Many Brits love their Queen, and the fact that she has two birthdays regularly gets a spike in news coverage at this time of year. I’ve mentioned this before — the two birthdays for the monarch goes back to 1748 when England’s King George II, born in November, wanted a fair weather birthday celebration. He decided to make his official birthday in June, and the habit stuck.
This year, though, to celebrate her 92nd birthday, Queen Elizabeth II was feted with a star-studded pop concert. We’re talking Sting, Tom Jones… In fact, the opening number for the night was his “It’s Not Unusual,” which I have long loved for the hilarity of the “oonga shaka” chorus.
Shaggy, Kylie Minogue, Shawn Mendes, and Ladysmith Black Mambo were also among those on the bill for the longest-reigning, living monarch’s shindig in London’s Albert Hall. The Queen took the throne, in case you aren’t old enough to remember, in 1952! At the end of the concert, Prince Charles, 70, took the stage to lead a rousing round of cheers for his mother, who at 92 is also the oldest living monarch.
The concert was a “break in tradition” for the Queen as she usually celebrates more privately (and maybe noshing on jellied corgis, per a previous blog). Many of the Royal family members joined her in the box for this rocking birthday bash, which was also televised and aired on BBC channels.
The Queen’s actual birthday of April 21 was also marked with an honorary gun salutes in Hyde Park and at the Tower of London and in the town of Windsor.
The concert was also a fundraiser for The Queen’s Commonwealth Trust, so she gets to join my list also of people who use their birthdays to raise donations or show generosity to others. The charity, led by her grandson Harry, will “encourage young people to excel in areas like sports, education, health and the environment across the 53 Commonwealth countries.”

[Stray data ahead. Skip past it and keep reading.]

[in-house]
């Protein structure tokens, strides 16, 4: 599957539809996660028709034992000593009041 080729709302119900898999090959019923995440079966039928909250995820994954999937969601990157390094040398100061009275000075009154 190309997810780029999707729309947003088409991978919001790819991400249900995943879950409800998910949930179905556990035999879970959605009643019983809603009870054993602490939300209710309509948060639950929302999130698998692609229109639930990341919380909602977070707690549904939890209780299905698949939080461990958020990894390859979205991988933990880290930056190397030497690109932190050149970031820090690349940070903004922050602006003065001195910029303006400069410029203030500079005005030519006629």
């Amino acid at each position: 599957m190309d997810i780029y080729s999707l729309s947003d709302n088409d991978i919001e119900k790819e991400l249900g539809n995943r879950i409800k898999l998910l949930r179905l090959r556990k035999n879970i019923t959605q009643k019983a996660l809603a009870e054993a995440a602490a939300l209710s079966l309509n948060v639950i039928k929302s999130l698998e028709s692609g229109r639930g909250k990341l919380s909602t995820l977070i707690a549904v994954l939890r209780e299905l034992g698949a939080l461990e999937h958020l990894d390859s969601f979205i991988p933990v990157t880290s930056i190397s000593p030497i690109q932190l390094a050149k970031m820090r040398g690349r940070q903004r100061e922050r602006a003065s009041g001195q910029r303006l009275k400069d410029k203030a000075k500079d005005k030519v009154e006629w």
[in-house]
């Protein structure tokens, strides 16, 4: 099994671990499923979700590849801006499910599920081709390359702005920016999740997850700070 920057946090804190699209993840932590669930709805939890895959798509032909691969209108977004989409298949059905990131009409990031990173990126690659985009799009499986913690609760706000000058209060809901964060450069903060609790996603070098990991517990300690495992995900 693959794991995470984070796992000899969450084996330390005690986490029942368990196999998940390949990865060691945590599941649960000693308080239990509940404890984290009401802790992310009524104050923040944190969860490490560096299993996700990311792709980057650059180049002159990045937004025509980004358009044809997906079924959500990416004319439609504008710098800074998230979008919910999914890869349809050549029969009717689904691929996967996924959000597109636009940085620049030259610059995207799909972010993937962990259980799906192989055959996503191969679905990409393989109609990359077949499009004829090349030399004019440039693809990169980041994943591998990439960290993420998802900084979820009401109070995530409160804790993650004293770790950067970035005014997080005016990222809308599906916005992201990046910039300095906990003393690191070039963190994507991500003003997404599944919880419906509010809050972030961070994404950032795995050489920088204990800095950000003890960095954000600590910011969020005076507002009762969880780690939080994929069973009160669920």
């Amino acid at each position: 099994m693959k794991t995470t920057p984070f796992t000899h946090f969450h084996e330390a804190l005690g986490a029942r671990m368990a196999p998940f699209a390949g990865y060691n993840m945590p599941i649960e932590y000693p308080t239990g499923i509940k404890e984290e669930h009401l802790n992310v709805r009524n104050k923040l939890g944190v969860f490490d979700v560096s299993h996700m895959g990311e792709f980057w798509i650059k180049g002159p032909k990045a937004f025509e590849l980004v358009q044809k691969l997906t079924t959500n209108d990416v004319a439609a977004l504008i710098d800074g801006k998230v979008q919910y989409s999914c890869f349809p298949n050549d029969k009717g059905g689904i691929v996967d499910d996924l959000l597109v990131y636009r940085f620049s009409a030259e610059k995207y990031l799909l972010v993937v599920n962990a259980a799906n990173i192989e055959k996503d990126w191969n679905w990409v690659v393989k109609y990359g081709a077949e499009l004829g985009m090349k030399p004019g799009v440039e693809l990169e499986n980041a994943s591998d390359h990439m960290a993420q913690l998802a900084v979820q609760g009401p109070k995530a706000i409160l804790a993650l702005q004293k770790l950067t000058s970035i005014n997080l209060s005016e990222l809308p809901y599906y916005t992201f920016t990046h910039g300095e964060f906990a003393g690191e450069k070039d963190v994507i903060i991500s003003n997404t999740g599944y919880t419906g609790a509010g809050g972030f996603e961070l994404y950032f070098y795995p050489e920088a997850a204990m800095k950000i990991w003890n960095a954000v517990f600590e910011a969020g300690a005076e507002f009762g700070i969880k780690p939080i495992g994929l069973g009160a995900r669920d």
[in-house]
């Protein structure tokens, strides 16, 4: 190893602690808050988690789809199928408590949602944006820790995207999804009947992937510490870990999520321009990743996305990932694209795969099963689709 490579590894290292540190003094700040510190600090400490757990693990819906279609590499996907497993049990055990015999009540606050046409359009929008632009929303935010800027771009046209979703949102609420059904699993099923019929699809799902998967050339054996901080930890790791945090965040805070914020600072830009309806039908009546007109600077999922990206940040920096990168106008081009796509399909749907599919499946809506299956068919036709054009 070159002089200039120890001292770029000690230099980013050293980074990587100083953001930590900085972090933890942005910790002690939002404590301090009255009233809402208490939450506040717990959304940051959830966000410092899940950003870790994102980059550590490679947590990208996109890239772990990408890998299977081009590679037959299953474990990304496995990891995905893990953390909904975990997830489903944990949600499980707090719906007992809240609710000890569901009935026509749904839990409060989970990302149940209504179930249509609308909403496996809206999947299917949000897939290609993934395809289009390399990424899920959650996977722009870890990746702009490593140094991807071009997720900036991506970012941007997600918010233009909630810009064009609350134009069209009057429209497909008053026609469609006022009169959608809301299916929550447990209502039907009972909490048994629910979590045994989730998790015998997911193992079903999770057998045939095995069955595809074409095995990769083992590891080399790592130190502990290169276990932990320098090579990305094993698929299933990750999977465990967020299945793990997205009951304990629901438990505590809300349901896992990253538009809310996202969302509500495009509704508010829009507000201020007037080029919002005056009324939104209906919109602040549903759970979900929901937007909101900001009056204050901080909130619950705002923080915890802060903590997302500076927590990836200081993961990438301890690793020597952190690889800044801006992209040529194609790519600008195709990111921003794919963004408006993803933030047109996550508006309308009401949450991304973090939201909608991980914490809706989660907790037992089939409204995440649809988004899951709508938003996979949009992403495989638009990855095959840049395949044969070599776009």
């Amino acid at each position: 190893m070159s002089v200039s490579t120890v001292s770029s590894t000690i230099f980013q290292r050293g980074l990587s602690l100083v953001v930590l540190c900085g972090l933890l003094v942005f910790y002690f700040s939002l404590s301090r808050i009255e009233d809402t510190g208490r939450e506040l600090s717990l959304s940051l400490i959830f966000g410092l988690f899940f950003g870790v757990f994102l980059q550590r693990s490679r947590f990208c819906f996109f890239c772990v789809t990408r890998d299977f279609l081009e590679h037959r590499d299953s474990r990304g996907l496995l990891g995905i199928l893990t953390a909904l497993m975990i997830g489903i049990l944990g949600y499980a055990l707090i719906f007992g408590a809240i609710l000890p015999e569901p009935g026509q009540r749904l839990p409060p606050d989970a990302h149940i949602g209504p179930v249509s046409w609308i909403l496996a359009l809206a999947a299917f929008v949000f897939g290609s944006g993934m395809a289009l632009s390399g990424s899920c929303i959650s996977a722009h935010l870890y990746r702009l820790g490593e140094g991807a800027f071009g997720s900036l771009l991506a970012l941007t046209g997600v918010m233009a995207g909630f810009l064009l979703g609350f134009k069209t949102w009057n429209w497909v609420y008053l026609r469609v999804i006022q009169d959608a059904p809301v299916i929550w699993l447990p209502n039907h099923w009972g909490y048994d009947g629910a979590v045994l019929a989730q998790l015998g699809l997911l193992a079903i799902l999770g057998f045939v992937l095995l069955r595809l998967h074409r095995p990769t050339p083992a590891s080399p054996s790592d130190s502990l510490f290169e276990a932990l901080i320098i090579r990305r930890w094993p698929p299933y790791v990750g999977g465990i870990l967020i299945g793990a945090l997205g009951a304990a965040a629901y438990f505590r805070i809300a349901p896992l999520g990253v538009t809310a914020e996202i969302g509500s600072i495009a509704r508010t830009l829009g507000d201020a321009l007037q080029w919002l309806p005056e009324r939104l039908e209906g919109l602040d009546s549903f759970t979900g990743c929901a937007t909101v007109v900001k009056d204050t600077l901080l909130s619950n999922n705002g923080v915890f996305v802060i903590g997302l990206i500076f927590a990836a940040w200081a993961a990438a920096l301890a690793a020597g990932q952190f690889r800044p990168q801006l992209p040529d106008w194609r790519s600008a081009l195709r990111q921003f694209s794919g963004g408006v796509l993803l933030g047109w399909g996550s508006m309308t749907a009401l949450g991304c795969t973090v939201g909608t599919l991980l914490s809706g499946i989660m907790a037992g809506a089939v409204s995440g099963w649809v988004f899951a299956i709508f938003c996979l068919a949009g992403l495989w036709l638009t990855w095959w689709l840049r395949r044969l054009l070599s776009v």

Birthday Concert Just the Beginning
Of course, the concert is only one of the Queen’s birthday events. I mean, she’s really someone who knows how to keep the birthday going and going, In June, all of London will celebrate her “official” birthday at the Trooping the Colour, an annual military parade which will bring all the royals back to the balcony of the Palace (including, presumably, the by then newly married Henry and Meghan).
According to the Royal Mint, “during the ceremony, trained and fully operational members of the Household Division greet The Queen with a royal salute. She then inspects the troops, riding past them in a carriage. After the massed bands have performed a musical ‘troop,’ the regimental colour, or flag, is carried down the ranks of troops. Chalk up one more advantage to being Queen — the picture below suggests this pomp and circumstance is probably a bit more exciting than a balloon bouquet!
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